FIG. 2 is a diagrammatic front view on a larger scale, of the diffusing and absorbing filter for the reflector of FIG. 1.
FIG. 3 is a rear elevation of the filter.
FIG. 4 shows, in a similar way to FIG. 1, another embodiment of the headlight.
FIG. 5 illustrates the photometry of the cruising function of the headlight.
FIG. 6 illustrates the photometry of the DRL function.
FIG. 7 illustrates the photometry of the foglight function.
 With reference to FIG. 1, this shows a headlight P for a motor vehicle, comprising a reflector R with an optical axis X-X oriented along the longitudinal axis of the vehicle, not shown.
 The reflector R preferably consists of an elliptical reflector having an internal focus Fi and an external focus Fe. A light source S, which is for example a filament lamp or a discharge lamp, is situated in the vicinity of the internal focus Fi of the reflector. A convergent lens L is situated in front of the reflector R (in the direction of propagation of the light rays), the focus of the lens L being close to or coincident with the external focus Fe of the reflector R. The assembly of the reflector R and lens L constitutes an elliptical module.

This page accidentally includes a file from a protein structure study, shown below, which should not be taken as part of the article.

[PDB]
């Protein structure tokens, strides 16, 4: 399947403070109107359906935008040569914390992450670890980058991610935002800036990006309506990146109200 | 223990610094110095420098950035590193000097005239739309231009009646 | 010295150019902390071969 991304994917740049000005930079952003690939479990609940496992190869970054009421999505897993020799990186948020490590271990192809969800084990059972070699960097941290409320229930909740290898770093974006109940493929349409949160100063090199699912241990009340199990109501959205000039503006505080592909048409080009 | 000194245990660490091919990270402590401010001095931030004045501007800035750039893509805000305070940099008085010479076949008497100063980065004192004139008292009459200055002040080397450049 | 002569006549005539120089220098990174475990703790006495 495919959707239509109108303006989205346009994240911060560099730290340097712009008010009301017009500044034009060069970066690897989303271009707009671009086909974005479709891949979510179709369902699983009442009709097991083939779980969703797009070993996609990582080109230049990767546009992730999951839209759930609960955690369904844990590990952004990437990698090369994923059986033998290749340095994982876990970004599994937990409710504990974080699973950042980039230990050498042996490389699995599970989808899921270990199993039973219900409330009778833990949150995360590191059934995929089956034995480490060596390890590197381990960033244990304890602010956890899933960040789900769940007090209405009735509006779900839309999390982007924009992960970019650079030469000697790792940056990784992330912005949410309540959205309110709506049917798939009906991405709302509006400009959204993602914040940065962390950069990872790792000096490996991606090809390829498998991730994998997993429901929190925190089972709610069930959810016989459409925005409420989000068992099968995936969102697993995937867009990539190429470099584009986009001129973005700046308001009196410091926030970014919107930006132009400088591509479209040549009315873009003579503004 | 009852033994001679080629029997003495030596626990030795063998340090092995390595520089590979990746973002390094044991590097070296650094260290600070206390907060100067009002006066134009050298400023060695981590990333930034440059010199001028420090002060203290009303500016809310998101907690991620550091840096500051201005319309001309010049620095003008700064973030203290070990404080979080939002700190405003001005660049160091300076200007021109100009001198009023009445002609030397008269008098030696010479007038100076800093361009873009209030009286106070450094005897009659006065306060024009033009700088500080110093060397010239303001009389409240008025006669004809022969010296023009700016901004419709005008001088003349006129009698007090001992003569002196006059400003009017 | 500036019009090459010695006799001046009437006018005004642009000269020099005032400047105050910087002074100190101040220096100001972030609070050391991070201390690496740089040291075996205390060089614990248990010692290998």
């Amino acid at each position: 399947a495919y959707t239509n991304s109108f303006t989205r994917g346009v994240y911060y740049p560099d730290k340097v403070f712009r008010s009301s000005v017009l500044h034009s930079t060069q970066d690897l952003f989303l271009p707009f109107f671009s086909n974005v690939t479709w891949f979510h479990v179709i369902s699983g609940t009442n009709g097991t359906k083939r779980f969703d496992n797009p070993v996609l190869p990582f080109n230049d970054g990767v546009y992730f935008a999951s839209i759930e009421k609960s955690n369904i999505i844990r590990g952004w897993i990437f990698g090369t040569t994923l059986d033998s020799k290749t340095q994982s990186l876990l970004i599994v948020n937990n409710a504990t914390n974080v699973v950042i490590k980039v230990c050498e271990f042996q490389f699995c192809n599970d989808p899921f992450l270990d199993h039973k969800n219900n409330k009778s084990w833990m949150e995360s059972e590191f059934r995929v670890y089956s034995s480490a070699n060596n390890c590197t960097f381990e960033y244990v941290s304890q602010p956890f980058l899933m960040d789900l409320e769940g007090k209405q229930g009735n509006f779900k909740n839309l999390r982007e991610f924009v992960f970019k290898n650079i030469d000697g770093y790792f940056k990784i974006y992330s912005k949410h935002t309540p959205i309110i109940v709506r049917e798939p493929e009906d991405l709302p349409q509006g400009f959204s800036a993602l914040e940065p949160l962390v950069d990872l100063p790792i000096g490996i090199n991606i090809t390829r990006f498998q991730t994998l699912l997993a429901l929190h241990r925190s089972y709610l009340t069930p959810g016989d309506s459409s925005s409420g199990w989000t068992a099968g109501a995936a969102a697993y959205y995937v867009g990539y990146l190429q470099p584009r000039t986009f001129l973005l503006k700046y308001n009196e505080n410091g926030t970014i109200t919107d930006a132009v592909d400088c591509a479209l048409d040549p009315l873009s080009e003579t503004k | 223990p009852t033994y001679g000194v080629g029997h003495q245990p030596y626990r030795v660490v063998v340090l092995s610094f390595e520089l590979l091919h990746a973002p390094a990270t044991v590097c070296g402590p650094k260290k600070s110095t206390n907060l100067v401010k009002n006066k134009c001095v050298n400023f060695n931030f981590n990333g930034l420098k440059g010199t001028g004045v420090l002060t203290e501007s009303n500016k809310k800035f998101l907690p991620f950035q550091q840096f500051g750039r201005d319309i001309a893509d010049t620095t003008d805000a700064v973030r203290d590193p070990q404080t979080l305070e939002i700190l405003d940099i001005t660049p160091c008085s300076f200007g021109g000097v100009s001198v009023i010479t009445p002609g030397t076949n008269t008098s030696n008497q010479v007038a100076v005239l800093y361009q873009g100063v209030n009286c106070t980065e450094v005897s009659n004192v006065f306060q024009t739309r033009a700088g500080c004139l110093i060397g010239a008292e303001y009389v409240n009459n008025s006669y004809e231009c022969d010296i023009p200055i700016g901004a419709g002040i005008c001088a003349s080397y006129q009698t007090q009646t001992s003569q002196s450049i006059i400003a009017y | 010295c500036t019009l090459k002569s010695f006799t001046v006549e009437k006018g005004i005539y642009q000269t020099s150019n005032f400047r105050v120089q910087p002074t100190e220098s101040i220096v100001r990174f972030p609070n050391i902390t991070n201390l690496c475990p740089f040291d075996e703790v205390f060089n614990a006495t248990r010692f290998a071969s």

When the light source S is lit, the headlight P produces a cruising light beam. In another version, however, the headlight P may be arranged to give a dipped or passing beam.
 The headlight P includes a diffusing and absorbing filter 1 which is arranged to occupy a withdrawn first position which is shown in full lines in FIG. 1, in which it does not interfere with the light beams, and a working second position shown in broken lines in FIG. 1. In the working position, the filter 1 interferes with at least part of the beam so as to produce a second type of light beam, the intensity of which is reduced and which has a modified photometric distribution, the wavelengths of the beam being essentially preserved.